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Dinerth Castle, Castell Allt Craig Arth

Also known as, or recorded in historical documents as;
Hero; Monachty; Dinierth; Dineirth; Llanrhystid

In the community of Dyffryn Arth.
In the historic county of Cardiganshire.
Modern authority of Ceredigion.
Preserved county of Dyfed.

OS Map Grid Reference: SN495624
Latitude 52.23885° Longitude -4.20626°

Dinerth Castle, Castell Allt Craig Arth has been described as a certain Timber Castle.

There are earthwork remains.

This site is a scheduled monument protected by law.


A complex earthwork castle occupying a steep-sided narrow promontory above the confluence of the Arth and Erthig streams. The castle covers an area of some 90m east-west by at most 24m and opens onto a small plain fringed by wooded slopes on the east. The entrance negotiates a swathe of double ramparts and ditches set across the neck of the promontory, the inner rampart rising some 7.2m from the base of its ditch. There are two adjacent steep-sided flat-topped mounds on the north side of the promontory. The first faces the entrance across a ditch. It is 7.2m high and some 30m in diameter, with a near rectangular summit some 10m across, presumably the site of a tower. The second mound is rather smaller, some 5.4m high, and lacks a ditch, but is otherwise similar and presumably also supported a tower. The remainder of the earthworks comprise a series of ledges, or platforms about the south side of the mounds. These are probably the site of the buildings of the castle court, including a hall. The site is identified with a documented castle, first recorded (as destroyed) in 1137, whose demise is noted in 1207-8. (Coflein)

Motte and bailey on a promontory between the Arth and its tributary, the Nant Erthig. There could well have been a prehistoric defence structure here that was adapted in medieval times. There is a strong ditch and linear ridge defence on the eastern side, whilst all other sides fall into steep ravines. There seem to be three separate mounds within the site which covers about 3 ha. Dinerth was originally built by the de Clare family around 1110. It has had an extremely chequered history - razed by Gruffydd ap Rees in 1116, and again by Owain of Gwynedd in 1136. It was occupied by Hywel in 1143, and by Cadwaladr in the following year. In 1158 it became part of the lands ceded by the Normans to Earl Roger of Hereford. It was destroyed yet again by Lord Rhys in 1164, and came into the possession of Maelgwyn who lost it to his brother, but recovered it in 1199. It is thought to have been completely destroyed by Maelgwyn in 1202. (Richard Hartnup)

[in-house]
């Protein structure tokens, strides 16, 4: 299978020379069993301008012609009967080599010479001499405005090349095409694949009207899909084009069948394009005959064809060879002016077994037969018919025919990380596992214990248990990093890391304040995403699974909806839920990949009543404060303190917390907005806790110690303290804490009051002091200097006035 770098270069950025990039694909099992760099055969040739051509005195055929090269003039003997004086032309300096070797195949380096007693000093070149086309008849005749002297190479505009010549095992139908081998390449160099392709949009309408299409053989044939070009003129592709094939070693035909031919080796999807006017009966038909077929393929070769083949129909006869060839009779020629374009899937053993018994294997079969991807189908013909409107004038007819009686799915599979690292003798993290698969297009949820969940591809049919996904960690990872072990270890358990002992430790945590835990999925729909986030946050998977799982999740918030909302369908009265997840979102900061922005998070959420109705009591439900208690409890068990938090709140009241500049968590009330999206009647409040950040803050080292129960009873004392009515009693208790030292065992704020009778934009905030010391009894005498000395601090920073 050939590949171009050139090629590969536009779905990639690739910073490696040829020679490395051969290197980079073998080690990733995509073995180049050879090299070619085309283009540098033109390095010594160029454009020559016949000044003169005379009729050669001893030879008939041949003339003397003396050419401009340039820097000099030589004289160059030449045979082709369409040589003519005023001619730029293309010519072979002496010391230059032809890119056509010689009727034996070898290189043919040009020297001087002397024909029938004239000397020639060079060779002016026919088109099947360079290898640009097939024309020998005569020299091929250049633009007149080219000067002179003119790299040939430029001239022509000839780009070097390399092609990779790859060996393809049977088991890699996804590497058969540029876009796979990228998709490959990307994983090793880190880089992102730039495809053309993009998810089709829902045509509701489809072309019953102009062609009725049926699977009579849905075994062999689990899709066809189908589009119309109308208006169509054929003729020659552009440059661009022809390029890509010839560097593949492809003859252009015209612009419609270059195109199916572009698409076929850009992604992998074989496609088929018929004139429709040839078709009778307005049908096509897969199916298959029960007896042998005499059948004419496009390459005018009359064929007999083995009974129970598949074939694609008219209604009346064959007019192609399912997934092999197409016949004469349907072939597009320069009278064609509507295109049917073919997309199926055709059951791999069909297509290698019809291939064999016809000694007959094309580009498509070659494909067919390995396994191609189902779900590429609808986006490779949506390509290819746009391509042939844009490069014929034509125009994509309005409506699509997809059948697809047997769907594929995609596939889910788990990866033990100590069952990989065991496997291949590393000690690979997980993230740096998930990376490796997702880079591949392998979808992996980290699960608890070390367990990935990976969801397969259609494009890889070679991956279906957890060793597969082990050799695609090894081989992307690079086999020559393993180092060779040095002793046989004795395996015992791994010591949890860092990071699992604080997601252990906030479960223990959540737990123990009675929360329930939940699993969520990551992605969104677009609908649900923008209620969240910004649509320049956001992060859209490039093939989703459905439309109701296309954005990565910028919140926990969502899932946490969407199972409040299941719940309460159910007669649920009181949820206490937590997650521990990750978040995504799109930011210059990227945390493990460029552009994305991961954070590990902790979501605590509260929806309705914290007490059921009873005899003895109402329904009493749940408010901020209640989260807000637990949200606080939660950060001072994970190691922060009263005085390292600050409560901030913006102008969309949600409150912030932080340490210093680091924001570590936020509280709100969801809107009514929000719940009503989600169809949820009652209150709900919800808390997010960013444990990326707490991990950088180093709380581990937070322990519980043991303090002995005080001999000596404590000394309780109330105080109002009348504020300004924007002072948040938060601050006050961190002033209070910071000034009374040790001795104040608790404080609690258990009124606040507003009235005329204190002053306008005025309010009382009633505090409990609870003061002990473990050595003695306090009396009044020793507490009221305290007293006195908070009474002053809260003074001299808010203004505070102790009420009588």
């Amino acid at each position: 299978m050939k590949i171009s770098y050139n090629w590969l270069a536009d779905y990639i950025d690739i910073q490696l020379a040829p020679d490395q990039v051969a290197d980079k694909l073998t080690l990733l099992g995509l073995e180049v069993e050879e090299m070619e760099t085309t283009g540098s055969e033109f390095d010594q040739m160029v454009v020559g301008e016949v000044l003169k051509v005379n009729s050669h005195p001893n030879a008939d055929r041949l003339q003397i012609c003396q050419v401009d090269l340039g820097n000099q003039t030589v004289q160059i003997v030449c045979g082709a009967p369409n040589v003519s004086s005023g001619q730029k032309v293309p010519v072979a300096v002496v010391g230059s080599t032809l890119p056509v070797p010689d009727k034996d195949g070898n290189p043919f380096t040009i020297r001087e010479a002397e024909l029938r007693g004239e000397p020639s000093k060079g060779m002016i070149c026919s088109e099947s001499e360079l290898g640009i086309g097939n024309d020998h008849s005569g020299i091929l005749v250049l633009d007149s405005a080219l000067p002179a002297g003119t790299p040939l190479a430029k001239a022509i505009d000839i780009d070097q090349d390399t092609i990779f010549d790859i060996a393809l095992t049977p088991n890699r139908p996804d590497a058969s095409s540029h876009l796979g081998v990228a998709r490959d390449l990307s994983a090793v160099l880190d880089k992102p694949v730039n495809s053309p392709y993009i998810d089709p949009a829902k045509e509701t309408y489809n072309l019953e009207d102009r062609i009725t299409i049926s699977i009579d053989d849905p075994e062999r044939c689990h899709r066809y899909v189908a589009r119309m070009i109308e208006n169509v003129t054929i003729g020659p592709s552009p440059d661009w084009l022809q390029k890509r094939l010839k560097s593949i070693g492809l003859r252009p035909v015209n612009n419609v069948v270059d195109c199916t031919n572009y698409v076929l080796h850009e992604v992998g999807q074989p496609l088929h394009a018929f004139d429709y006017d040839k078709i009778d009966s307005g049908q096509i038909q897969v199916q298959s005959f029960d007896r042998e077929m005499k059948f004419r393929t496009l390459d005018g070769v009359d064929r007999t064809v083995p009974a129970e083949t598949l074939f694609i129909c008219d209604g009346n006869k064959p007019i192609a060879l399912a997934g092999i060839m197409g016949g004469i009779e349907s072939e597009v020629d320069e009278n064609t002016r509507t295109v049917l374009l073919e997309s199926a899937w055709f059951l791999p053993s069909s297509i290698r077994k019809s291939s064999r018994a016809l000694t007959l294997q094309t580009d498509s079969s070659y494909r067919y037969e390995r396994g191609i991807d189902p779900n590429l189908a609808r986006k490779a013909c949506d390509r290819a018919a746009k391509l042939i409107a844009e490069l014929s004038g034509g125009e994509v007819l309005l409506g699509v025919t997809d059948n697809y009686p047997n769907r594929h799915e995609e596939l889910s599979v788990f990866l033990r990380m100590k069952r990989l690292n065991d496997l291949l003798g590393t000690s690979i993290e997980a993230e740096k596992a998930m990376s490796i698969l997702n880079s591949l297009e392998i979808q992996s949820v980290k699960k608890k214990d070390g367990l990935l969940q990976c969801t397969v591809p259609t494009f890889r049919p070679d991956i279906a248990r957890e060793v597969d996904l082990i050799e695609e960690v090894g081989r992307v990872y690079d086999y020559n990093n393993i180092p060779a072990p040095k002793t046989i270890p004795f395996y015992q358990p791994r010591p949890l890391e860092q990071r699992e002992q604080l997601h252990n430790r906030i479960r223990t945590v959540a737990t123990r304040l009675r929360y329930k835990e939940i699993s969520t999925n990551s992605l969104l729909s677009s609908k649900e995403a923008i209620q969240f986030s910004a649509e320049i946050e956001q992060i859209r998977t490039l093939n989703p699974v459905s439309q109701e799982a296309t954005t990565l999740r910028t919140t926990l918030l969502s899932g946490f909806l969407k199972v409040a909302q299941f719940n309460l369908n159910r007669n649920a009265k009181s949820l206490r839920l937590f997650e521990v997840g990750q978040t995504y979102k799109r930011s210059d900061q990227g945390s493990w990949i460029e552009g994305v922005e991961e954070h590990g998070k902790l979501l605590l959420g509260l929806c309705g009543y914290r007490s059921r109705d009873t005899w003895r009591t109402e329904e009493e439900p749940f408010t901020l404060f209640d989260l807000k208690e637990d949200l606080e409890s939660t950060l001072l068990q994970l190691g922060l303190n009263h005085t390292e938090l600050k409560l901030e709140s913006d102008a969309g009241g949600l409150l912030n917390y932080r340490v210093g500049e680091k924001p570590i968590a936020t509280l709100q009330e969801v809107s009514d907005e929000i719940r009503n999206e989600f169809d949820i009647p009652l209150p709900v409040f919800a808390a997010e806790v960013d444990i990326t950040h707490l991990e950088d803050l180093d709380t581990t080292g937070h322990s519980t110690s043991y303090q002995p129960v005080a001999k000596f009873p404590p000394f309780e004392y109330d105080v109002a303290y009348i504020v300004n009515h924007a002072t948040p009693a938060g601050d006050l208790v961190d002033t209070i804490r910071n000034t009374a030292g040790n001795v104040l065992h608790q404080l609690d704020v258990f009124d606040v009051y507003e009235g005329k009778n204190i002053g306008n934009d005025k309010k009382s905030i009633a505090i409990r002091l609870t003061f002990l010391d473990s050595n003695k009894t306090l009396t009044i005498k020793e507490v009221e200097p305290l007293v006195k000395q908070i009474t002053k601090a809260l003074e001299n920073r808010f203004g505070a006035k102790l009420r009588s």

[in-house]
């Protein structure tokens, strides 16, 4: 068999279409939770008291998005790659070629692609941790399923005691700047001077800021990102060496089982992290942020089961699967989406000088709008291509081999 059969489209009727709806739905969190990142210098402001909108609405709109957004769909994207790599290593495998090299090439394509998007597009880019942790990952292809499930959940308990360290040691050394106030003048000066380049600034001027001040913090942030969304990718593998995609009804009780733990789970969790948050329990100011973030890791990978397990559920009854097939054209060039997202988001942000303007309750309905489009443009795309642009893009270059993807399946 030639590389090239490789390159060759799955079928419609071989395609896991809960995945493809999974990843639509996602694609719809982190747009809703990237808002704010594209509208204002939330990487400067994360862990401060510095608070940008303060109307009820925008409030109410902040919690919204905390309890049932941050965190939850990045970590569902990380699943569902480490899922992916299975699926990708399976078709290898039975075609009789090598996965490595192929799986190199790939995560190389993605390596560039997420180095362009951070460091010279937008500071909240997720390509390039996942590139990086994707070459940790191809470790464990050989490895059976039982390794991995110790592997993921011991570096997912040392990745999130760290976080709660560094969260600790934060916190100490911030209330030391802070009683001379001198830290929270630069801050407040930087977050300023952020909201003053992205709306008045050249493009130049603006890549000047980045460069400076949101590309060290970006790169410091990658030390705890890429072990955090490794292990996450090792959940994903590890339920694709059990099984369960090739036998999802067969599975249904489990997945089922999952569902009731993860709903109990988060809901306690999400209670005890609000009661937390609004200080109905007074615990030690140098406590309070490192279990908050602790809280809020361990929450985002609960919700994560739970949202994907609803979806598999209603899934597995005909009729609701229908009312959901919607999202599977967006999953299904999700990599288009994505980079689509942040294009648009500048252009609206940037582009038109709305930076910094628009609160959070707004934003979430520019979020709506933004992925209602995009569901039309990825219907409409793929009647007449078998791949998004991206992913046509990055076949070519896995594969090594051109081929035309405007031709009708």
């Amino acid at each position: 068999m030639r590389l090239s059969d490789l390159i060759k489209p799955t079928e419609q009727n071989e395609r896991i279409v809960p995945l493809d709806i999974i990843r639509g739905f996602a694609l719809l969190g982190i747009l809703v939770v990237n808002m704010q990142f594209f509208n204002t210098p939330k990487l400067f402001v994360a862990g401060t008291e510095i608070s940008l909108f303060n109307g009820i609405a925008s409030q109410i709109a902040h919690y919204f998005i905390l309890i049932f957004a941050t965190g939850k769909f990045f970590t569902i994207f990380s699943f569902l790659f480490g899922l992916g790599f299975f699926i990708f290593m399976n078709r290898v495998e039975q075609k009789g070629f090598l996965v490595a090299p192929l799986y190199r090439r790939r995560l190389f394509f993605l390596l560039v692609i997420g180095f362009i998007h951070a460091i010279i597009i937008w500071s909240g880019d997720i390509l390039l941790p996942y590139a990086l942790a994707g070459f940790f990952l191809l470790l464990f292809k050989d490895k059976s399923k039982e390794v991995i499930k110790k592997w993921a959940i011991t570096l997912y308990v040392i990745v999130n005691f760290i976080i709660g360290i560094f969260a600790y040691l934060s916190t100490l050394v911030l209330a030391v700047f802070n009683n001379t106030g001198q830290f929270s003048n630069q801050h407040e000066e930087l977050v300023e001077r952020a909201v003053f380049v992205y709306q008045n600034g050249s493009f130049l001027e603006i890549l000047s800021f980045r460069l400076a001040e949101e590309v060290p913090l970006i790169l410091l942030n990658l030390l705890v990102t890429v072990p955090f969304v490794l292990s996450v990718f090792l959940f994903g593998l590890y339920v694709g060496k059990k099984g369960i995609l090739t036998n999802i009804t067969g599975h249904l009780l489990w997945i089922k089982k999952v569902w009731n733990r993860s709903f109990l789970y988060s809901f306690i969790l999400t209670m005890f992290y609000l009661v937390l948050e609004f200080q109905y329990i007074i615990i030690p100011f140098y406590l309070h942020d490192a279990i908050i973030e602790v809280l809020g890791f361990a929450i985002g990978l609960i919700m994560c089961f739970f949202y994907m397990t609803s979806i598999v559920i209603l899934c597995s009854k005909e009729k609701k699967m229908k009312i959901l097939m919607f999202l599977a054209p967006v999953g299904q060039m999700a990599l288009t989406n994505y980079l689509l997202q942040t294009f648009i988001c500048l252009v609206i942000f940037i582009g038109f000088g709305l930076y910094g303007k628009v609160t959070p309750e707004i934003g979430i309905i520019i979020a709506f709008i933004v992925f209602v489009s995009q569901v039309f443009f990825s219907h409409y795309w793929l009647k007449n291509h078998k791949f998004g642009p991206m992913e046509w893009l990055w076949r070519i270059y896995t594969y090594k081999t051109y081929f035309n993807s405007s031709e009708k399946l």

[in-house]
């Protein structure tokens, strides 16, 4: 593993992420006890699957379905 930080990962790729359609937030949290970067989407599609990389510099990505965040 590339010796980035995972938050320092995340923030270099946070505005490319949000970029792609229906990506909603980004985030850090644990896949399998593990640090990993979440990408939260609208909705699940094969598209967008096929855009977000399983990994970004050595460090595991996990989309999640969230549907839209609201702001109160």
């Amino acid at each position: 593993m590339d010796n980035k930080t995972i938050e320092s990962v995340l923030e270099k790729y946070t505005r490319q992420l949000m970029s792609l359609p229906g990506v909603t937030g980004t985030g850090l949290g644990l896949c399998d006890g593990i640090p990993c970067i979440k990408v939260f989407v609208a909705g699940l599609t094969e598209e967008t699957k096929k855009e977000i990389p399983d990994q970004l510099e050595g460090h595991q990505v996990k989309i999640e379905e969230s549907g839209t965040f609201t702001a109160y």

This is a strong confluence site, a type very common in Cardiganshire. The small river Arth, curving from S. to W., runs for about 200 yards parallel to the Erthyg brook before the two meet. Both have deep and steep valleys, that of the Arth being exceptionally formidable, with a headlong scarp about 60 ft. high-almost a cliff. The narrow projecting ridge (about 30 yards across on the top) is the site of the castle. The motte and bailey stand at the root or base of the ridge, away from the falling ground on the point, which may have formed some kind of rear bailey or basecourt, cut off from the castle proper by a seven-foot scarp across the spine of rock, about 180 ft. from the point of the ridge. A little way behind comes the ditch of the motte itself. The motte is stony and largely natural it is only ditched on the W., against the high spine of the ridge, over which it has little command. It stands against the fearsome obstacle on the N. on the E. and S. is the bailey. The modern track passes along the S. side, and has to some extent obscured the plan. The motte is very narrow, with its axis along the ridge its summit is bumpy, with a decided ledge around its rim, which suggests some stone construction on it. The bailey is very short, with formidable twin banks and ditches across the level isthmus. The entrance is at the N. end, and probably always was. This was originally a Clare castle, destroyed in 1137, rebuilt in 1159, and finally dismantled, like Ystrad Meurig, in 1207. (King, 1956)
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Data >
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This record last updated 02/07/2016 17:58:40